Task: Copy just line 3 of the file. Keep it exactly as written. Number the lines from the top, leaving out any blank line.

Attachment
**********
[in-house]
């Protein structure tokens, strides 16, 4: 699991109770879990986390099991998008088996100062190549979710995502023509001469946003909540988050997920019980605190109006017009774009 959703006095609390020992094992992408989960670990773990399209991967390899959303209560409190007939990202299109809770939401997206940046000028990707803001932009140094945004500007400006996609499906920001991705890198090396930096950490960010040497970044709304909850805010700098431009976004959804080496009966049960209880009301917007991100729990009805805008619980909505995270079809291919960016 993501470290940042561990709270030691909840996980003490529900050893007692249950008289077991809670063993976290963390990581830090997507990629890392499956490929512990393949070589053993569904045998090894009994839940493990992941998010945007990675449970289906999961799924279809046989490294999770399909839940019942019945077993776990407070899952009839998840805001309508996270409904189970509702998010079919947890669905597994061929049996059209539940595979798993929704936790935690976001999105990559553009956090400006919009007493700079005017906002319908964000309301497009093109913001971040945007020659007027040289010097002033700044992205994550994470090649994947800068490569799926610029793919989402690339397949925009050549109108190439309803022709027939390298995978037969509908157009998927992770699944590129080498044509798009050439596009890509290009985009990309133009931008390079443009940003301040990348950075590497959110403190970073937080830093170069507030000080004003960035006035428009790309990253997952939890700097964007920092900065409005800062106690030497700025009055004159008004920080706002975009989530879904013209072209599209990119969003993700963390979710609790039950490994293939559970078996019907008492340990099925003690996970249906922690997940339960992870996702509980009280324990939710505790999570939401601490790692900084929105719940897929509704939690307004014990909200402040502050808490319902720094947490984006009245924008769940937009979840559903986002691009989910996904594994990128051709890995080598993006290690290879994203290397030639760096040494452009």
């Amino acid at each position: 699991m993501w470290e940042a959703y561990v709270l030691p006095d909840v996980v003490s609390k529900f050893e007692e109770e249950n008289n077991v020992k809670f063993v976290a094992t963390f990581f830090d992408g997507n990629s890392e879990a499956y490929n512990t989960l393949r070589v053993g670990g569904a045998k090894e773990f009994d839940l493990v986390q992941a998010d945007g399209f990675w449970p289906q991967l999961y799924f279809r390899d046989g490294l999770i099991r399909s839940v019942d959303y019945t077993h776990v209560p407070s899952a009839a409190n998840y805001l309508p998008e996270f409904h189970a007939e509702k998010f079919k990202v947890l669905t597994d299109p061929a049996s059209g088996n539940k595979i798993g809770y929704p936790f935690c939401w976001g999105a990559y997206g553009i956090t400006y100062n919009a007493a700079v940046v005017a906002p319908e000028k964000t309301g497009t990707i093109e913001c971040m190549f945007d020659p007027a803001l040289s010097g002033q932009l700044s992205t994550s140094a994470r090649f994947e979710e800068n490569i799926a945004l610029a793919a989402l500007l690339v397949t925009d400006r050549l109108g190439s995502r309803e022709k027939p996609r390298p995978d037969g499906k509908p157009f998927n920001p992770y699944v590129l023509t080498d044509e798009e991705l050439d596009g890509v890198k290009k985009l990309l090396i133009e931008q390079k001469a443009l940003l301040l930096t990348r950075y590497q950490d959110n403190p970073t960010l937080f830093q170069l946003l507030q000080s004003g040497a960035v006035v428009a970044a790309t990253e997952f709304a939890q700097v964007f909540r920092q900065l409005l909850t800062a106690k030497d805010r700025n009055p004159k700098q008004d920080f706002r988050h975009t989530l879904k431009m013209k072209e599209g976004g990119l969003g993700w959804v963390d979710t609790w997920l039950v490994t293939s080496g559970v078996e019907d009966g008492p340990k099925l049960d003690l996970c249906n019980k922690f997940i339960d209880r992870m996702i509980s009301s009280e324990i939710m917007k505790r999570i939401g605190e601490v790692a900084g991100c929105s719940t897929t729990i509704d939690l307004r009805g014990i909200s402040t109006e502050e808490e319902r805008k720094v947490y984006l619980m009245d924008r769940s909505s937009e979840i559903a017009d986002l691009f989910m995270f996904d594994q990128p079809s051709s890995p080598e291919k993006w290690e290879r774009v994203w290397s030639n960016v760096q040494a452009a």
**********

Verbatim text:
């Amino acid at each position: 699991m993501w470290e940042a959703y561990v709270l030691p006095d909840v996980v003490s609390k529900f050893e007692e109770e249950n008289n077991v020992k809670f063993v976290a094992t963390f990581f830090d992408g997507n990629s890392e879990a499956y490929n512990t989960l393949r070589v053993g670990g569904a045998k090894e773990f009994d839940l493990v986390q992941a998010d945007g399209f990675w449970p289906q991967l999961y799924f279809r390899d046989g490294l999770i099991r399909s839940v019942d959303y019945t077993h776990v209560p407070s899952a009839a409190n998840y805001l309508p998008e996270f409904h189970a007939e509702k998010f079919k990202v947890l669905t597994d299109p061929a049996s059209g088996n539940k595979i798993g809770y929704p936790f935690c939401w976001g999105a990559y997206g553009i956090t400006y100062n919009a007493a700079v940046v005017a906002p319908e000028k964000t309301g497009t990707i093109e913001c971040m190549f945007d020659p007027a803001l040289s010097g002033q932009l700044s992205t994550s140094a994470r090649f994947e979710e800068n490569i799926a945004l610029a793919a989402l500007l690339v397949t925009d400006r050549l109108g190439s995502r309803e022709k027939p996609r390298p995978d037969g499906k509908p157009f998927n920001p992770y699944v590129l023509t080498d044509e798009e991705l050439d596009g890509v890198k290009k985009l990309l090396i133009e931008q390079k001469a443009l940003l301040l930096t990348r950075y590497q950490d959110n403190p970073t960010l937080f830093q170069l946003l507030q000080s004003g040497a960035v006035v428009a970044a790309t990253e997952f709304a939890q700097v964007f909540r920092q900065l409005l909850t800062a106690k030497d805010r700025n009055p004159k700098q008004d920080f706002r988050h975009t989530l879904k431009m013209k072209e599209g976004g990119l969003g993700w959804v963390d979710t609790w997920l039950v490994t293939s080496g559970v078996e019907d009966g008492p340990k099925l049960d003690l996970c249906n019980k922690f997940i339960d209880r992870m996702i509980s009301s009280e324990i939710m917007k505790r999570i939401g605190e601490v790692a900084g991100c929105s719940t897929t729990i509704d939690l307004r009805g014990i909200s402040t109006e502050e808490e319902r805008k720094v947490y984006l619980m009245d924008r769940s909505s937009e979840i559903a017009d986002l691009f989910m995270f996904d594994q990128p079809s051709s890995p080598e291919k993006w290690e290879r774009v994203w290397s030639n960016v760096q040494a452009a």